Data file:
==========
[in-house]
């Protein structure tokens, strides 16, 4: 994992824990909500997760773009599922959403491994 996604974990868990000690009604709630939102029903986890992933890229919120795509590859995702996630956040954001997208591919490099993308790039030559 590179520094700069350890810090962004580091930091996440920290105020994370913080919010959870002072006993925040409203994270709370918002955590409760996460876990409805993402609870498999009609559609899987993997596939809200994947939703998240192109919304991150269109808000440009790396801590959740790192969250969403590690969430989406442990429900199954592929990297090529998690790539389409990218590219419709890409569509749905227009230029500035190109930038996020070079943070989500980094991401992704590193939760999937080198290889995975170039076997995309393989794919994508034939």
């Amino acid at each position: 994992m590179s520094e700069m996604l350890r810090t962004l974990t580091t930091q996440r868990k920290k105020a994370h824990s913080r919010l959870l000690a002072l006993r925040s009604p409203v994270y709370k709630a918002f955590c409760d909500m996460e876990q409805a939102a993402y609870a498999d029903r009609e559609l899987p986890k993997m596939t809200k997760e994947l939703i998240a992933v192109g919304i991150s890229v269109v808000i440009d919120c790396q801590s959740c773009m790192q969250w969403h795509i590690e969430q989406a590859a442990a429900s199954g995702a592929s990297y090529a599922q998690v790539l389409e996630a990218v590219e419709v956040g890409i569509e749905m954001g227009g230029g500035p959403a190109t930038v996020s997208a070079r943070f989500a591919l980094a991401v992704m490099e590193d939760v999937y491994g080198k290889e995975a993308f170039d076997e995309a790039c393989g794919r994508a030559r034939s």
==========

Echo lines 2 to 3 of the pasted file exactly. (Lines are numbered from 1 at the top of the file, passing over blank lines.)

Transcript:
């Protein structure tokens, strides 16, 4: 994992824990909500997760773009599922959403491994 996604974990868990000690009604709630939102029903986890992933890229919120795509590859995702996630956040954001997208591919490099993308790039030559 590179520094700069350890810090962004580091930091996440920290105020994370913080919010959870002072006993925040409203994270709370918002955590409760996460876990409805993402609870498999009609559609899987993997596939809200994947939703998240192109919304991150269109808000440009790396801590959740790192969250969403590690969430989406442990429900199954592929990297090529998690790539389409990218590219419709890409569509749905227009230029500035190109930038996020070079943070989500980094991401992704590193939760999937080198290889995975170039076997995309393989794919994508034939």
């Amino acid at each position: 994992m590179s520094e700069m996604l350890r810090t962004l974990t580091t930091q996440r868990k920290k105020a994370h824990s913080r919010l959870l000690a002072l006993r925040s009604p409203v994270y709370k709630a918002f955590c409760d909500m996460e876990q409805a939102a993402y609870a498999d029903r009609e559609l899987p986890k993997m596939t809200k997760e994947l939703i998240a992933v192109g919304i991150s890229v269109v808000i440009d919120c790396q801590s959740c773009m790192q969250w969403h795509i590690e969430q989406a590859a442990a429900s199954g995702a592929s990297y090529a599922q998690v790539l389409e996630a990218v590219e419709v956040g890409i569509e749905m954001g227009g230029g500035p959403a190109t930038v996020s997208a070079r943070f989500a591919l980094a991401v992704m490099e590193d939760v999937y491994g080198k290889e995975a993308f170039d076997e995309a790039c393989g794919r994508a030559r034939s």